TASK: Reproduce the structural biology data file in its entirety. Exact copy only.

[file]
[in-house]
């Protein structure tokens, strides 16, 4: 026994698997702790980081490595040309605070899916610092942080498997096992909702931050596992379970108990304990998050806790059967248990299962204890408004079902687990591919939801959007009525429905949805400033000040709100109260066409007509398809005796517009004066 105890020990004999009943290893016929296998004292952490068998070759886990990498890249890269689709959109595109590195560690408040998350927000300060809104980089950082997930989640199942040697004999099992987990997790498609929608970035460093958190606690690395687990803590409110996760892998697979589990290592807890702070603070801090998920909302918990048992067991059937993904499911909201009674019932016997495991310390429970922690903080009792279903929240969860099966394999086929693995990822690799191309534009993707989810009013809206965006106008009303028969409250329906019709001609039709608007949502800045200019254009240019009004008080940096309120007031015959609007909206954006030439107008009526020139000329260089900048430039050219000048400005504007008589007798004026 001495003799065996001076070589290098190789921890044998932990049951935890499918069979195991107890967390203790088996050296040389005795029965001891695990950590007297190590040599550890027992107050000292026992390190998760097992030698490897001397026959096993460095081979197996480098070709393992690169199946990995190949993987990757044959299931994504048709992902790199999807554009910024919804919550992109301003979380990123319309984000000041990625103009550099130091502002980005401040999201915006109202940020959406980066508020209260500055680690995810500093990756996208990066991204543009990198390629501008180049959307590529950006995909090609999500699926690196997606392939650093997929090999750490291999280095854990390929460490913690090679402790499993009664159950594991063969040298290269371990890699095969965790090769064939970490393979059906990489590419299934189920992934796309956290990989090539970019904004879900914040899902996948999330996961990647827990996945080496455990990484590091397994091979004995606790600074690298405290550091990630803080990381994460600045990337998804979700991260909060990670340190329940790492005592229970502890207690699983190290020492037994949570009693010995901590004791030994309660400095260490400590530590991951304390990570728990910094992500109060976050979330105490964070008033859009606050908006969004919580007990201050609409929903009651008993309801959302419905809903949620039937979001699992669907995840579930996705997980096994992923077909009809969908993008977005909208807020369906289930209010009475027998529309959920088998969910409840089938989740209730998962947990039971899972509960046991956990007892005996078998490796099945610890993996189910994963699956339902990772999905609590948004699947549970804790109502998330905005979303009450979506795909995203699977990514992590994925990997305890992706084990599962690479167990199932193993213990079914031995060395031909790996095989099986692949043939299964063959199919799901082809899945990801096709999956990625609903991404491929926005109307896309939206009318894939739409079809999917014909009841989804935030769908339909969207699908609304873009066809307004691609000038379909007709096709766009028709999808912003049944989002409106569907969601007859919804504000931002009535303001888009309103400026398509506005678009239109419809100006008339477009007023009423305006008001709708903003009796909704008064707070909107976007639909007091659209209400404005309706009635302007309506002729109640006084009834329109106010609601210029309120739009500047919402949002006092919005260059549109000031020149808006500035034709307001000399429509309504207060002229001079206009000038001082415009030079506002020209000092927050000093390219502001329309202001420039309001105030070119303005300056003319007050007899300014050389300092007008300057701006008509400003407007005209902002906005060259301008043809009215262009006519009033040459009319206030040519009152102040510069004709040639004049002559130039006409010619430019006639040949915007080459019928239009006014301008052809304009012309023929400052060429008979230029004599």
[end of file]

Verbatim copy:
[in-house]
């Protein structure tokens, strides 16, 4: 026994698997702790980081490595040309605070899916610092942080498997096992909702931050596992379970108990304990998050806790059967248990299962204890408004079902687990591919939801959007009525429905949805400033000040709100109260066409007509398809005796517009004066 105890020990004999009943290893016929296998004292952490068998070759886990990498890249890269689709959109595109590195560690408040998350927000300060809104980089950082997930989640199942040697004999099992987990997790498609929608970035460093958190606690690395687990803590409110996760892998697979589990290592807890702070603070801090998920909302918990048992067991059937993904499911909201009674019932016997495991310390429970922690903080009792279903929240969860099966394999086929693995990822690799191309534009993707989810009013809206965006106008009303028969409250329906019709001609039709608007949502800045200019254009240019009004008080940096309120007031015959609007909206954006030439107008009526020139000329260089900048430039050219000048400005504007008589007798004026 001495003799065996001076070589290098190789921890044998932990049951935890499918069979195991107890967390203790088996050296040389005795029965001891695990950590007297190590040599550890027992107050000292026992390190998760097992030698490897001397026959096993460095081979197996480098070709393992690169199946990995190949993987990757044959299931994504048709992902790199999807554009910024919804919550992109301003979380990123319309984000000041990625103009550099130091502002980005401040999201915006109202940020959406980066508020209260500055680690995810500093990756996208990066991204543009990198390629501008180049959307590529950006995909090609999500699926690196997606392939650093997929090999750490291999280095854990390929460490913690090679402790499993009664159950594991063969040298290269371990890699095969965790090769064939970490393979059906990489590419299934189920992934796309956290990989090539970019904004879900914040899902996948999330996961990647827990996945080496455990990484590091397994091979004995606790600074690298405290550091990630803080990381994460600045990337998804979700991260909060990670340190329940790492005592229970502890207690699983190290020492037994949570009693010995901590004791030994309660400095260490400590530590991951304390990570728990910094992500109060976050979330105490964070008033859009606050908006969004919580007990201050609409929903009651008993309801959302419905809903949620039937979001699992669907995840579930996705997980096994992923077909009809969908993008977005909208807020369906289930209010009475027998529309959920088998969910409840089938989740209730998962947990039971899972509960046991956990007892005996078998490796099945610890993996189910994963699956339902990772999905609590948004699947549970804790109502998330905005979303009450979506795909995203699977990514992590994925990997305890992706084990599962690479167990199932193993213990079914031995060395031909790996095989099986692949043939299964063959199919799901082809899945990801096709999956990625609903991404491929926005109307896309939206009318894939739409079809999917014909009841989804935030769908339909969207699908609304873009066809307004691609000038379909007709096709766009028709999808912003049944989002409106569907969601007859919804504000931002009535303001888009309103400026398509506005678009239109419809100006008339477009007023009423305006008001709708903003009796909704008064707070909107976007639909007091659209209400404005309706009635302007309506002729109640006084009834329109106010609601210029309120739009500047919402949002006092919005260059549109000031020149808006500035034709307001000399429509309504207060002229001079206009000038001082415009030079506002020209000092927050000093390219502001329309202001420039309001105030070119303005300056003319007050007899300014050389300092007008300057701006008509400003407007005209902002906005060259301008043809009215262009006519009033040459009319206030040519009152102040510069004709040639004049002559130039006409010619430019006639040949915007080459019928239009006014301008052809304009012309023929400052060429008979230029004599």